University of Tasmania
Browse
Fish and Fisheries - 2023 - Goodrich - Why do some fish grow faster than others (1).pdf (5.43 MB)

Why do some fish grow faster than others?

Download (5.43 MB)
journal contribution
posted on 2023-08-29, 03:11 authored by Harriet GoodrichHarriet Goodrich, Timothy D Clark
All animals must acquire food to grow, but there is a vast diversity in how different species and even different individuals approach and achieve this task. Individuals within a species appear to fall along a bold-shy continuum, whereby some fish acquire food aggressively and with seemingly high risk, while others appear more submissive and opportunistic. Greater food consumption generally results in faster growth, but only if the energy acquired through food is more than enough to compensate for heightened metabolism associated with a more active lifestyle. Fast-growing phenotypes also tend to have elevated baseline metabolism – at least when food is plentiful – which may be linked with gut morphology and digestive efficiency. The net energy gained from a meal (as calculated from the specific dynamic action (SDA) coefficient) is optimised with larger meal sizes, but the digestion of large meals can erode the aerobic metabolic scope available for other critical activities such as predator avoidance, perhaps at an interindividual level. Thus, complex interactions between an individual's genes and environment are likely to regulate the growth phenotype. This review compiles available knowledge to shed light on the question: Why do some fish grow faster than others? We discuss the elaborate interrelationships between behaviour, physiology and the gut microbiome with a goal to better understand what drives interindividual differences in growth performance.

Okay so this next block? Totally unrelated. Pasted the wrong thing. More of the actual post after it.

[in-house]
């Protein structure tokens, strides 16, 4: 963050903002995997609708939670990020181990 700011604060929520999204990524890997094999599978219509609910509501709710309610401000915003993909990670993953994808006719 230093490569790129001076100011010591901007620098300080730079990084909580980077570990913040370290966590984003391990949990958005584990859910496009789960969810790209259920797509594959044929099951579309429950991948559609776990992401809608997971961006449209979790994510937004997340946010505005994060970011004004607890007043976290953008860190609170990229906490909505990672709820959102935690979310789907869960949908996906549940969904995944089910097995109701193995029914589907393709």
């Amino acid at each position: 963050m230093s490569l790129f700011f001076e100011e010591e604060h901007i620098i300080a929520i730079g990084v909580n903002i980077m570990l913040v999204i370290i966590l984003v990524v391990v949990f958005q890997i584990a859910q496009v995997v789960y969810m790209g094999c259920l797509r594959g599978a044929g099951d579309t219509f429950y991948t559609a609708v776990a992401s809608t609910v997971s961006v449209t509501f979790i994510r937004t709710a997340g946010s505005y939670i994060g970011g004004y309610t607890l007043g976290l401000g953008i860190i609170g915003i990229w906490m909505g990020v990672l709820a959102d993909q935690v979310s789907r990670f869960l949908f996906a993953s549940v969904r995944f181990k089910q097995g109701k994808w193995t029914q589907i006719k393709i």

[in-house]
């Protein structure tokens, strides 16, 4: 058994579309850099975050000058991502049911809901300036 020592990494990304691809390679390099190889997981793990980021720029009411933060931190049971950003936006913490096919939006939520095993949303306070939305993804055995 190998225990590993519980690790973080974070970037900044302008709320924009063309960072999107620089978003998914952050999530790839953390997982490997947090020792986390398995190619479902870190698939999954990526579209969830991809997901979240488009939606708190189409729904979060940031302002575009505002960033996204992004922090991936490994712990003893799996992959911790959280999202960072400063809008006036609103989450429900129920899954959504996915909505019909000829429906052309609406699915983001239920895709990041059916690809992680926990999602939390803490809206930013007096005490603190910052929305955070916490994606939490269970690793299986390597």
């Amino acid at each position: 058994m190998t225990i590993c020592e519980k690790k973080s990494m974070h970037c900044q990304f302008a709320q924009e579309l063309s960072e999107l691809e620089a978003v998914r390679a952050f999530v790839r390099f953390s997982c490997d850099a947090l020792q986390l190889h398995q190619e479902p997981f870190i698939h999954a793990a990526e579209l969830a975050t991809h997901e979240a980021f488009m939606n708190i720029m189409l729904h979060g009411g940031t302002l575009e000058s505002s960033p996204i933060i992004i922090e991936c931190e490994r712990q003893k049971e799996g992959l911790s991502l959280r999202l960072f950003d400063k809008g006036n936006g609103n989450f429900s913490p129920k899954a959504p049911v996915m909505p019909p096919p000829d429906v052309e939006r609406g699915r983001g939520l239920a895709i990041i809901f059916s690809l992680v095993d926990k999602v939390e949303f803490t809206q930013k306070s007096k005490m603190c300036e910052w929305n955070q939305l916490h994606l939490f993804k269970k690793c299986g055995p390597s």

History

Publication title

Fish and Fisheries

Volume

24

Issue

5

Pagination

16

eISSN

1467-2979

ISSN

1467-2960

Department/School

Fisheries and Aquaculture

Publisher

WILEY

Publication status

  • Published online

Rights statement

© 2023 The Authors. Fish and Fisheries published by John Wiley & Sons Ltd. This is an open access article under the terms of the Creative Commons Attribution License, which permits use, distribution and reproduction in any medium, provided the original work is properly cited.